HUY, Belgium, April 23, 2014 (AFP) – The International Cycling Union (UCI)
on Wednesday lifted its doping ban on Australian Michael Rogers, who last year
tested positive for clenbuterol.
Rogers was provisionally banned after testing for the banned stimulant,
which increases aerobic capacity, in a urine sample at the Japan Cup last
However, the 34-year-old has now been partially exonerated as the UCI
accepted his claim that he had not taken the substance intentionally.
“Upon careful analysis of Mr Rogers’ explanations and the accompanying
technical reports, the UCI found that that there was a significant probability
that the presence of clenbuterol may have resulted from the consumption of
contaminated meat from China — where he had taken part in a race before
travelling to Japan,” said a UCI statement.
The Tinkoff-Saxo rider was nonetheless stripped of his victory in Japan,
although he is now free to continue racing.
Rogers was one of double Tour de France winner Alberto Contador’s main
lieutenants at last year’s Grand Boucle.
He is a three-time track world champion and finished second to Bradley
Wiggins at the prestigious 2012 Criterium du Dauphine.
Rogers is not the first athlete to be caught out by meat contaminated with
clenbuterol in China.
Beijing Olympic heavyweight judo champion Tong Wen tested positive for
clenbuterol in 2010 and was initially banned for two years and stripped of her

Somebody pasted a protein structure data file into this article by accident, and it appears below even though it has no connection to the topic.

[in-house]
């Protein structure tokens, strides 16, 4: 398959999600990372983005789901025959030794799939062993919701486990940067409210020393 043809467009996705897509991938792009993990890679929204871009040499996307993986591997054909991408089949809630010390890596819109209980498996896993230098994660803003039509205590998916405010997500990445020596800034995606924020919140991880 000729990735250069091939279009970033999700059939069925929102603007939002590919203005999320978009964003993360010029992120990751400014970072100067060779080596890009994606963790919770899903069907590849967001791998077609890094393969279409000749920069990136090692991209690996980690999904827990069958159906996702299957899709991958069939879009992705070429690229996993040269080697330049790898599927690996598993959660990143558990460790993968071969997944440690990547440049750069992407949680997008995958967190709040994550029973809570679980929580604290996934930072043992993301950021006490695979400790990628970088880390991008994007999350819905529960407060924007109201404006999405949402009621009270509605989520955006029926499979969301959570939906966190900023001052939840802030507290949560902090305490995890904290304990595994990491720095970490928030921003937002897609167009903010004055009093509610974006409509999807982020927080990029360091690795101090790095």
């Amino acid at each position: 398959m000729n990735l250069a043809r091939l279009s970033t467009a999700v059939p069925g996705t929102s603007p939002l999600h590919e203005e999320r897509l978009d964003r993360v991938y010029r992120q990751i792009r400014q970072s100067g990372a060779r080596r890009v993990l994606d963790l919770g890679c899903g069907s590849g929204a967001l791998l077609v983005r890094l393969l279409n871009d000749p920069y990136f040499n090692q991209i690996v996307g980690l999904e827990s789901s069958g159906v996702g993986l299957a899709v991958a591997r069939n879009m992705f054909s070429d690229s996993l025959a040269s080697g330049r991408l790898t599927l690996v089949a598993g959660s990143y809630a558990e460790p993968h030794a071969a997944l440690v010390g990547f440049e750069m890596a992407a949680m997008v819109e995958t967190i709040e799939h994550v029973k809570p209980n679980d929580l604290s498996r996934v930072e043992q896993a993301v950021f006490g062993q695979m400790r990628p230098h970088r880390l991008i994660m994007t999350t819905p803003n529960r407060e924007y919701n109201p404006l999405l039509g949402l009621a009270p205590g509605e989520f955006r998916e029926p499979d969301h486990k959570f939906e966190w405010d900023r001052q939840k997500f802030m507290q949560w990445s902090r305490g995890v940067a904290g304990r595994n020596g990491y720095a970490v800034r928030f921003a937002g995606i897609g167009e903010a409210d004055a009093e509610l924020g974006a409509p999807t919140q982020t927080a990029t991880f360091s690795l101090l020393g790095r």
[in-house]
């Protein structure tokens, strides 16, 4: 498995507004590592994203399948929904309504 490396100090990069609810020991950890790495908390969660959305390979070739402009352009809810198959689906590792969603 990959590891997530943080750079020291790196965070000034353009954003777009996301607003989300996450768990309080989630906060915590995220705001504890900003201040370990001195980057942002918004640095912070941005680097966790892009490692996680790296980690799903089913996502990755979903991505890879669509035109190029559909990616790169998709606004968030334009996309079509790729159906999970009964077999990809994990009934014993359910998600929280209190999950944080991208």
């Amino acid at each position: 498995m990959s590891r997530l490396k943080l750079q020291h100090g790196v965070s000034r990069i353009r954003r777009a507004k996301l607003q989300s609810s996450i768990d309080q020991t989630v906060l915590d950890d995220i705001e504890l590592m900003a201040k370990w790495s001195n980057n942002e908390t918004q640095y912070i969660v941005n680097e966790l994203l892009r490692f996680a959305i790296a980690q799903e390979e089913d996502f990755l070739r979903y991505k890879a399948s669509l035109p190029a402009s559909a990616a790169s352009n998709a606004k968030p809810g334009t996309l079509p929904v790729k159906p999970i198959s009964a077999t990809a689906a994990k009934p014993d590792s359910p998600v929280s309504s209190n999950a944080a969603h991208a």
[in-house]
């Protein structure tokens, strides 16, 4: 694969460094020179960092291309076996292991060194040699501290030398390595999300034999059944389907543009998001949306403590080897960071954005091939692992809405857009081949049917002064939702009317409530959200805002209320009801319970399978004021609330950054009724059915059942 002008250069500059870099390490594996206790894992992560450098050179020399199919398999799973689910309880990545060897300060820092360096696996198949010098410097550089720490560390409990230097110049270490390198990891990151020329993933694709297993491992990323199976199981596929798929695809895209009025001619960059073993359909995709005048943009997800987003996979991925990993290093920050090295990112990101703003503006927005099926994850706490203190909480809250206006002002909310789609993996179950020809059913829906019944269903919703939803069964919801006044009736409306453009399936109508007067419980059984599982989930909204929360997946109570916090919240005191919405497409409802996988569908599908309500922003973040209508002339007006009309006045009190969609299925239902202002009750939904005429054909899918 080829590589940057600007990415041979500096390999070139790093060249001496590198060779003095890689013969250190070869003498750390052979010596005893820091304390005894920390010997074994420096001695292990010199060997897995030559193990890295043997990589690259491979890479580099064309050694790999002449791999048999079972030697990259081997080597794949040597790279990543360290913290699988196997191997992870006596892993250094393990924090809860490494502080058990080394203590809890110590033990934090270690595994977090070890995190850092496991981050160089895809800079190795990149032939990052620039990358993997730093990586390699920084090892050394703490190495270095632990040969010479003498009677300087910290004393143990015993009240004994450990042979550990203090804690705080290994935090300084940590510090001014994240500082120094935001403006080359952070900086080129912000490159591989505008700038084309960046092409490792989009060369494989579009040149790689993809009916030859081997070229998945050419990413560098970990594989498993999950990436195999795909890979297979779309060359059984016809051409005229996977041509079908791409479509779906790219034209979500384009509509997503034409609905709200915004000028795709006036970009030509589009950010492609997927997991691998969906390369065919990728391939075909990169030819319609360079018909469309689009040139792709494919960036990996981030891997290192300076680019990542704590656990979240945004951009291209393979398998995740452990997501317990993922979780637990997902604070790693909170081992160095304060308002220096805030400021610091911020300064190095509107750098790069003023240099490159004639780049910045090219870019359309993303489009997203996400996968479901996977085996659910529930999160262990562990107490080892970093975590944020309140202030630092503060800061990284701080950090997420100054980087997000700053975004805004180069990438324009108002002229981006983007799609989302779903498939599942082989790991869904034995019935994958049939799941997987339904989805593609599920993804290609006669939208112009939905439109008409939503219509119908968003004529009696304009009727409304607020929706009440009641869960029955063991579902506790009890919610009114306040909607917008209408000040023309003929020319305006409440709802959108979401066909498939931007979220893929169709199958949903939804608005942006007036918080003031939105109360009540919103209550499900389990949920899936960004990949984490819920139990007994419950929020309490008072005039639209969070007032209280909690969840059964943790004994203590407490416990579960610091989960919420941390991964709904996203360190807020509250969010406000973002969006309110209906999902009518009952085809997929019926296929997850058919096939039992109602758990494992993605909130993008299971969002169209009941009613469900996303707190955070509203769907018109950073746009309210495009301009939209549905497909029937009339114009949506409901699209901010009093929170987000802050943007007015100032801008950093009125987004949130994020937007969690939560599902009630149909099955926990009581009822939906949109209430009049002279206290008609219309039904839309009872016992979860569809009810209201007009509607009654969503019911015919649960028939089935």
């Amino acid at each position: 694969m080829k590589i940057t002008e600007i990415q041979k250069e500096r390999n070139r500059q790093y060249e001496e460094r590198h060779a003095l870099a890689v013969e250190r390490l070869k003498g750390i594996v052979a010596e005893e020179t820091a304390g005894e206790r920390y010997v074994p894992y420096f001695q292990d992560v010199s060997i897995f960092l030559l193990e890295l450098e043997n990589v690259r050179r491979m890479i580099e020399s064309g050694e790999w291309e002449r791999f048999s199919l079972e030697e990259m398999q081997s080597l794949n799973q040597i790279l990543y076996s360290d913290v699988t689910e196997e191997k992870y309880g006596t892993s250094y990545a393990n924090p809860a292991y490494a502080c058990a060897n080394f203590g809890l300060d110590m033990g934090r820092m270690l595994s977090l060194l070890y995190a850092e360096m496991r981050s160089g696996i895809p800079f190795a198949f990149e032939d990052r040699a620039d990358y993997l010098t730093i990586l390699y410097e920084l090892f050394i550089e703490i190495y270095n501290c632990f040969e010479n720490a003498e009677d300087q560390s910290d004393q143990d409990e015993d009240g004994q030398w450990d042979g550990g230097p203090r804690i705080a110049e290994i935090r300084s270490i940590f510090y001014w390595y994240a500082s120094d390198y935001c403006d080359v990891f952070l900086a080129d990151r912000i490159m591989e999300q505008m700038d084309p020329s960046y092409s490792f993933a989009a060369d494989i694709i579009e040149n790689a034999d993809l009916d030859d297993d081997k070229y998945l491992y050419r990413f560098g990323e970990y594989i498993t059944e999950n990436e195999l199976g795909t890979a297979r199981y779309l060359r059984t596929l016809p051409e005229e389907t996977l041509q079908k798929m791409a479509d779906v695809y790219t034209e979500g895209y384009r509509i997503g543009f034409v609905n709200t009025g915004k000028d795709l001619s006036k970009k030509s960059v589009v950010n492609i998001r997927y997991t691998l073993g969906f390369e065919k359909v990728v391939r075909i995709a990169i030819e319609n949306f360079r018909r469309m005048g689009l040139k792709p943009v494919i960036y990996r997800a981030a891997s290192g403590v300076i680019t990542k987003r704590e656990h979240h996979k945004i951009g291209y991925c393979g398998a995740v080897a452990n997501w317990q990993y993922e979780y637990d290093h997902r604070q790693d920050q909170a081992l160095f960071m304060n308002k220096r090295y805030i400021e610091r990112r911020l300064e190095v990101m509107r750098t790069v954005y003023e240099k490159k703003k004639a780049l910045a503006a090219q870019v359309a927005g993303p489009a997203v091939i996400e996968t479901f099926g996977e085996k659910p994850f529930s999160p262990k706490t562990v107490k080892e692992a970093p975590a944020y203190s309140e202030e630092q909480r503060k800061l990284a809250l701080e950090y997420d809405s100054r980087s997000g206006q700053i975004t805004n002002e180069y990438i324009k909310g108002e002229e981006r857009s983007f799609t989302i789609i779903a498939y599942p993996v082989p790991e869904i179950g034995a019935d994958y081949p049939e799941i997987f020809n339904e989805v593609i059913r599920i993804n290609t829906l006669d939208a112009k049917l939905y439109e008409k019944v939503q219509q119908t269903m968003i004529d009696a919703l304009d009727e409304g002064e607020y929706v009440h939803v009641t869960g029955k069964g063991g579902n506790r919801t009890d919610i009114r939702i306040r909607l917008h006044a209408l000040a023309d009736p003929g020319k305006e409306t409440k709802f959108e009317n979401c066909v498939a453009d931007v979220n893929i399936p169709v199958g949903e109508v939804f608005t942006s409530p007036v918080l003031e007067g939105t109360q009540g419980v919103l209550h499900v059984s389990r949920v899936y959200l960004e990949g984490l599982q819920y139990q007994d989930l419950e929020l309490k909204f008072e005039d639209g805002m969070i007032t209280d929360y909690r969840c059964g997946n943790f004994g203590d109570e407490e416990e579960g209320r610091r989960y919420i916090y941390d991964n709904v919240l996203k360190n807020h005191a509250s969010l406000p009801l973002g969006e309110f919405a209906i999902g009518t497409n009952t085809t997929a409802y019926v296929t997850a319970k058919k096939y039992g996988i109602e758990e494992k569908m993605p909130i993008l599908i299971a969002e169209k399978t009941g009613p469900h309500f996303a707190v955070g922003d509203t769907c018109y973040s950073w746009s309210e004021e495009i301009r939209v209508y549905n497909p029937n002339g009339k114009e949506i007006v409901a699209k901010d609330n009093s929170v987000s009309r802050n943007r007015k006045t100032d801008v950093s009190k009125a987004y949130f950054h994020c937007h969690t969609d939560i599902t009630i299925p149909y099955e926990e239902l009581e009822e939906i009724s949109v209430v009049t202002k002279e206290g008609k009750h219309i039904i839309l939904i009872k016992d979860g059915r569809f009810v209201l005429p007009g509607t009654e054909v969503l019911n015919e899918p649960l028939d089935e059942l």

2009 world title.
However, she contested the ban, took her case to the Court of Arbitration
for Sport and successfully had her suspension overturned, allowing her to win
another world title in 2011 and take bronze at the London Olympics the next
The UCI were keen to stress, though, that eating contaminated meat will not
always be accepted as an excuse for taking clenbuterol.
“The UCI reiterates that the presence of clenbuterol in a urine sample
constitutes an anti-doping rule violation under the World Anti-Doping Code and
the UCI Anti-Doping Rules.
“It is generally acknowledged that in certain countries a risk of meat
contaminated by clenbuterol can exist and produce, in specific conditions, a
positive sample from an athlete.
“WADA has issued specific warnings about this problem in China and Mexico.
Consequently, the UCI reiterates its recommendations to the athletes and teams
concerned to avoid eating meat in these countries.”